From cultural cringe to clogged charts: why aren’t Australians listening to Australian music? | Australian music

Yoshiko Yap

Last month, US rapper Azealia Banks published an Instagram story in which she labelled the Australian music industry “ever dwindling”, “insignificant” and “culturally stale”.

In her posts – which also contained allegations about dealings she had with an Australian music company – Banks shared a screenshot of a Guardian story about how streaming platforms were affecting the country’s listening habits; it noted that just 22 of the 296 songs included in Australia’s weekly Top 50 across 2022 came from Australian musicians. “Australians don’t even want to hear Australian music LOL,” Banks wrote, adding that that was a “correlation between the government’s purposeful ethnic cleansing of [First Nations] peoples and their inability to produce music anyone anywhere cares about.”

Banks may not be an expert on Australian culture, but her take was met with a collective wince from the local music industry. Many praised her for identifying the country’s whitewashed, colonised cultural output; others pushed back at her assertion that Australia has produced very little “good” music, and that “musical talent is just not in the gene pool”.

As a musician and a music lover, I know our music scene is rich and diverse; I know our music is good. And the world knows it too. First Nations rapper The Kid Laroi is certainly an anomaly in our white-dominated industry, but he has had incredible success overseas; and over the last year there have been many other Australian artists packing out tours around the world, including G Flip, Courtney Barnett, Rüfüs Du Sol, Tame Impala and Flume.

The Kid Laroi performing at O2 Academy, London.
‘I know our music is good. And the world knows it too’: The Kid Laroi performing at O2 Academy, London in 2022. Photograph: Matthew Baker/Getty Images

But Banks hit upon something that not many want to confront: the lack of new Australian music on our own charts. This week, there are only two Australian songs on the Aria Top 50 singles chart; Kylie Minogue’s new track Padam Padam, and Vance Joy’s 2013 indie anthem Riptide.

Meanwhile, 21 weeks into the year, the Top 50 albums chart has seen just two No 1 albums from Australian artists: Cub Sport with Jesus At The Gay Bar and Peach PRC with Manic Dream Pixie.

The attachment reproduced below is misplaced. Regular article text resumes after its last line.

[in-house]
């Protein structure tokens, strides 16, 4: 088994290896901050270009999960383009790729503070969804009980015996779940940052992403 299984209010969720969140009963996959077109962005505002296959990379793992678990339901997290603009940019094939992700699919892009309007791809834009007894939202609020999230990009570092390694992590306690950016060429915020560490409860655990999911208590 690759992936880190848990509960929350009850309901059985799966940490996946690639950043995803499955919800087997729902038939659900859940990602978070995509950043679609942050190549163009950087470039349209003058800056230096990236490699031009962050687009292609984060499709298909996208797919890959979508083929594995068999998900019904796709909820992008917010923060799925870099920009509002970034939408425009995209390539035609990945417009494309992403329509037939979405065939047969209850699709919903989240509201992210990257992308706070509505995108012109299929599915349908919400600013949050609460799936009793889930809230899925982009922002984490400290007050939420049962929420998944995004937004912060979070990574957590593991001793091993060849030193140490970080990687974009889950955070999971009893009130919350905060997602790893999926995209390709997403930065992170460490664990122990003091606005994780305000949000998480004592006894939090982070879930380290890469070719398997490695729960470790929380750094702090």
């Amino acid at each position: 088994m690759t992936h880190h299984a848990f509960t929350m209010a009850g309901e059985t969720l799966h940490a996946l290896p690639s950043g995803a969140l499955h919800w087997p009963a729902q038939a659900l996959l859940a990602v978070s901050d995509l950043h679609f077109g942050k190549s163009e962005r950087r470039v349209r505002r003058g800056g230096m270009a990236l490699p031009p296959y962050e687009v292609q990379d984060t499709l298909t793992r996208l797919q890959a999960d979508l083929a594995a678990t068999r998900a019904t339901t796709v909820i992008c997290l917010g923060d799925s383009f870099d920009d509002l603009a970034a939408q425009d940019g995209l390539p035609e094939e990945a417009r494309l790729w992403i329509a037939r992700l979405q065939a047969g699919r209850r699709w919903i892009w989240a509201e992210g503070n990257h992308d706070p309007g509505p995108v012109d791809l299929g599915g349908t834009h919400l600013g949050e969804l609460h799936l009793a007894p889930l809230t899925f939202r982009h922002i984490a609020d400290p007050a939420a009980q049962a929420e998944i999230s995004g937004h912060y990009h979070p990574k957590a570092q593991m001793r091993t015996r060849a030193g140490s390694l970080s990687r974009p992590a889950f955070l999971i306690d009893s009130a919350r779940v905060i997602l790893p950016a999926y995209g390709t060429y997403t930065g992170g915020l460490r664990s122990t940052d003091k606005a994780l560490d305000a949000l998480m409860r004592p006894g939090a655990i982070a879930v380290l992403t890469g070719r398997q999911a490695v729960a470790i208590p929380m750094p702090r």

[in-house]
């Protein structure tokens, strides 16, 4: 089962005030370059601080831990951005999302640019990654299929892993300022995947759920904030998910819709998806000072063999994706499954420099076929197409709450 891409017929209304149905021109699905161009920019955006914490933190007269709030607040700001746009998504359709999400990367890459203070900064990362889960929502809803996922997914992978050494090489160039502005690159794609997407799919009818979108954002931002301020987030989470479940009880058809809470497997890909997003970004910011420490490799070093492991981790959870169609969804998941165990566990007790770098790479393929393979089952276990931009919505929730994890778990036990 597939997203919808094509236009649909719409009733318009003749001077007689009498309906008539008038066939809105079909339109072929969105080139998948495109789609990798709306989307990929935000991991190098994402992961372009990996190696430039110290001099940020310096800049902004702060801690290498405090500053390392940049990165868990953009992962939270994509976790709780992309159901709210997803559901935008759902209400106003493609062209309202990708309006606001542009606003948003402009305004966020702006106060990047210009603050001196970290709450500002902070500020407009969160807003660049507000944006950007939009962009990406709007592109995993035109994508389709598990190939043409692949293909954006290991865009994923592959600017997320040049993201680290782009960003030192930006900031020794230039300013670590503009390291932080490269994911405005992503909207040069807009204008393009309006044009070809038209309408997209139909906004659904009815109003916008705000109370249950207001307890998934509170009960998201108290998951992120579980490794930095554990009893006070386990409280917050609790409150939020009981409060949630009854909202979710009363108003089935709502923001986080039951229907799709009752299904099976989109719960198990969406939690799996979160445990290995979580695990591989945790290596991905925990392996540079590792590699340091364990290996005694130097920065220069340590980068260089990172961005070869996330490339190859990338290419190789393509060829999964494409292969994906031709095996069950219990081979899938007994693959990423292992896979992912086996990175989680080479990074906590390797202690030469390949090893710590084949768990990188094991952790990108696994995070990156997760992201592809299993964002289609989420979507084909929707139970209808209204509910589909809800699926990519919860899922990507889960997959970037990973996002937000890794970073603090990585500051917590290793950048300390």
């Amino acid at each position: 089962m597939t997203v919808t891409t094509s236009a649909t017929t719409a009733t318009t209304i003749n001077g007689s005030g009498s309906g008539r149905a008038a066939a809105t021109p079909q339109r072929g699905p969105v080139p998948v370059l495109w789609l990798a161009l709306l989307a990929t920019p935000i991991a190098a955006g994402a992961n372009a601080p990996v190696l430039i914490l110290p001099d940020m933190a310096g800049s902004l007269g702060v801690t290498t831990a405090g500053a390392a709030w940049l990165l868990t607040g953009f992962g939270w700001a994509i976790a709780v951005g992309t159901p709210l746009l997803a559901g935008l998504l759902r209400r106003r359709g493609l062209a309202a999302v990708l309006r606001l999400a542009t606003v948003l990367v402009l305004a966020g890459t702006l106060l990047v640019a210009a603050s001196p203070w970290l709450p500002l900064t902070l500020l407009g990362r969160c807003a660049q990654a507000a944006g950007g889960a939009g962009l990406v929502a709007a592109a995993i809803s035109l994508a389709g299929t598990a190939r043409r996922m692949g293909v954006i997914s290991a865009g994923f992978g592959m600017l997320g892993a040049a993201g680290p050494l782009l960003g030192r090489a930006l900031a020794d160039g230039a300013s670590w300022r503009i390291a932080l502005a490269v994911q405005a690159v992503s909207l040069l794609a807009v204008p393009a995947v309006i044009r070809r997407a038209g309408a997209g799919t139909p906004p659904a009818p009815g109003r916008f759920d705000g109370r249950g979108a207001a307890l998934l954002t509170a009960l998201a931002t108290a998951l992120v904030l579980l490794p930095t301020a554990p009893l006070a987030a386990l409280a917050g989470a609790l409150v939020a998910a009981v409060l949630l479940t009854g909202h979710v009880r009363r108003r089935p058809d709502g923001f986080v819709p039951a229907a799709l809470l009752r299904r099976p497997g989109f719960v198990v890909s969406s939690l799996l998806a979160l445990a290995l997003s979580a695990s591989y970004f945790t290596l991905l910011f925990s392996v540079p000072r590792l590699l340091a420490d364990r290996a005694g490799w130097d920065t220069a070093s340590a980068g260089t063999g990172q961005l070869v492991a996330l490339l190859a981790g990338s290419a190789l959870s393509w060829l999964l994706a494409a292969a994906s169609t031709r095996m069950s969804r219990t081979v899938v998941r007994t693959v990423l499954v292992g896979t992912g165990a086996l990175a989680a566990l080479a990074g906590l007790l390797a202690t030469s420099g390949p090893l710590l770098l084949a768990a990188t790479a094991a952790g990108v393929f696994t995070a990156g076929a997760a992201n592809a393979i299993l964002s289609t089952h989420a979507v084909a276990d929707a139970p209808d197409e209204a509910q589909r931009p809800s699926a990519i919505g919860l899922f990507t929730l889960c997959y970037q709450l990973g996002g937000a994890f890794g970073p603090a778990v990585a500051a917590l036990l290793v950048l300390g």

The Aria charts take into account physical and digital album sales as well as streaming numbers – and while they might not cover everything, they remain one of the few ways to track an artist’s impact, and present opportunities for not just artists but their entire team. A work that performs well on the charts also becomes eligible for Aria awards – a criteria which drew the ire of Gumbaynggirr rapper Tasman Keith last year, whose acclaimed album A Colour Undone missed out as a result. “Aria needs to evolve,” he wrote. “The system isn’t set up for the small town mission kid, it’s set up for the big label white man.”

Australian music is good, so why aren’t more Australians listening to it?

Australia’s charts need to change

An ex-employee at Aria told the Guardian that the lack of Australian artists on the charts has less to do with Australia’s listening habits, and everything to do with how the charts are calculated.

“A lot of the [chart] rules around streaming were implemented when it was in its infancy in Australia,” said the ex-employee, who did not want to be named. “Changes are needed to better reflect the different ways people interact with music when it’s so readily accessible – and that just hasn’t happened.”

Streaming, for instance, has changed everything. Audiences can now listen to practically any song that’s ever been released, at any time, across a variety of platforms – and interpreting the data for chart use has proven difficult too.

Older releases are “clogging” our charts too; Harry Styles’s As It Was, for instance, has fallen out of the Top 20 songs on the Aria singles chart only once since its release in April 2022. Taylor Swift’s Anti-Hero and Miley Cyrus’s Flowers ran a similar course.

Harry Styles at the 2023 Grammy Awards.
As It Was by Harry Styles has been in Australia’s Top 20 almost every week since its release in April 2022. Photograph: Michael Buckner/Variety/Getty Images